Two experts have warned that antidepressants are being “doled out as cure for simple sadness,” reports The Daily Telegraph.
The news is based on an opinion piece written by two professors in the British Medical Journal. It is one of an ongoing series of articles looking at the potential harms of overdiagnosing different conditions.
The authors argue the current criteria for diagnosing depression includes wide groups of people with mixed severities of the condition, and are therefore too broad.
They are concerned that diagnostic criteria are “medicalising” normal human experiences such as grief, and other life stresses. They highlight the importance of providing appropriate support – not antidepressants – for these individuals. The authors also note the importance of GPs identifying people with severe depression and providing them with better access to adequate evidence-based care.
They are also concerned that despite studies suggesting the number of people with depression in the general population has stayed roughly the same in recent years, the number of diagnoses of the condition in general practice and prescriptions of antidepressants are increasing. They say this is not due to better diagnosis, but rather to overdiagnosis.
This article represents the expert authors’ viewpoints based on various studies and observations. This was not a systematic review and therefore it is possible that not all evidence relevant to depression diagnosis and prevalence has been considered. Other professionals may have differing views.
The article was written by two professors of primary medical care and psychiatry from the University of Liverpool and Duke University Medical Center in the US. It was a discussion piece, which did not receive any specific funding.
One of the authors had worked on previous versions of the US diagnostic criteria for depression – the fourth version of the American Psychiatric Association's “Diagnostic and Statistical Manual of Mental Disorders” or DSM-IV.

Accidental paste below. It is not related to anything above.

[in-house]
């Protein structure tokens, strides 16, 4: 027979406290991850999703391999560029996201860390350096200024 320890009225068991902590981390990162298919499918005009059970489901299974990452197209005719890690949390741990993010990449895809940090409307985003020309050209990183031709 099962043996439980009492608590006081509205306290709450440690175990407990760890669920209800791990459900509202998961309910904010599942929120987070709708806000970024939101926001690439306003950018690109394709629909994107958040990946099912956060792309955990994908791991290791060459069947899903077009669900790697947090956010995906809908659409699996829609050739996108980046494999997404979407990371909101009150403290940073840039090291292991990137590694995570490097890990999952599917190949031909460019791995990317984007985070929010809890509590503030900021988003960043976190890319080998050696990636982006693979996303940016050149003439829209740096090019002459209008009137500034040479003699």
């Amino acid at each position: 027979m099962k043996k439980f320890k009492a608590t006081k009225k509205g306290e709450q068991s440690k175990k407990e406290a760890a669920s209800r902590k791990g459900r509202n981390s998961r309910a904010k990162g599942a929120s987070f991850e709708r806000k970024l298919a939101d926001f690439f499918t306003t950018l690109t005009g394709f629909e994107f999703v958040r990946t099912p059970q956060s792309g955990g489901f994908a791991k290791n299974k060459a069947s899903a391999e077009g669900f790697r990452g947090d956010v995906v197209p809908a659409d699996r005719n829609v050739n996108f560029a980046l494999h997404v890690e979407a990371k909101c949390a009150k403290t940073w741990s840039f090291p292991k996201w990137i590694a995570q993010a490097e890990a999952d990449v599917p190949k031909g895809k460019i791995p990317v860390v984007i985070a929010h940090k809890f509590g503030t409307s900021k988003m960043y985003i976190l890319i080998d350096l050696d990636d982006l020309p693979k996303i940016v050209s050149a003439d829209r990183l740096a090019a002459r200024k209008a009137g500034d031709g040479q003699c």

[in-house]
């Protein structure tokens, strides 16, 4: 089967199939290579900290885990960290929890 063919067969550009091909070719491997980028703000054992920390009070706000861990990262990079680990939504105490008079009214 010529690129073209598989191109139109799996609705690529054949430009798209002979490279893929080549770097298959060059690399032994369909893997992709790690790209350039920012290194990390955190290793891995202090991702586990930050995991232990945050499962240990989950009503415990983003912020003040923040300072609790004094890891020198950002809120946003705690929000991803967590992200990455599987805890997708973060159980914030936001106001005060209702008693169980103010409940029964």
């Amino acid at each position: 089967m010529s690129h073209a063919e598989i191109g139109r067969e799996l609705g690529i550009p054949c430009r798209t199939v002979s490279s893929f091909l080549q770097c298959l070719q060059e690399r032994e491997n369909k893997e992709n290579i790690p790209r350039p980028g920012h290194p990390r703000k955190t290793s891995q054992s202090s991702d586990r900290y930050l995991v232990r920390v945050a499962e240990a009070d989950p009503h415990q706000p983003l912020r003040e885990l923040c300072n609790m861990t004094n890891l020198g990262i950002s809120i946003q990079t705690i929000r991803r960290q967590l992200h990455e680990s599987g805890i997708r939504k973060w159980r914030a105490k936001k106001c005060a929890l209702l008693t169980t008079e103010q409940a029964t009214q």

The piece was published in the peer-reviewed British Medical Journal (BMJ) as part of a series of articles about over-diagnosis – which is when a person is diagnosed as having a condition that would not have gone on to cause them harm had it not been diagnosed. This means that when these people are treated for the condition they don’t stand to benefit, but they are at risk of the treatment’s side effects.
This was a discussion article, commissioned as part of a series of similar articles discussing the potential risks to patients of expanding definitions of different diseases and use of new methods of diagnosis.
The article specifically looked at the potential for overdiagnosis and overtreatment of depression resulting from the new classification system. The authors discuss issues such as the changing views of the definition of depression, changes in how common diagnoses of depression are and the use of antidepressants, potential harms of over-diagnosis, and how the situation can be improved.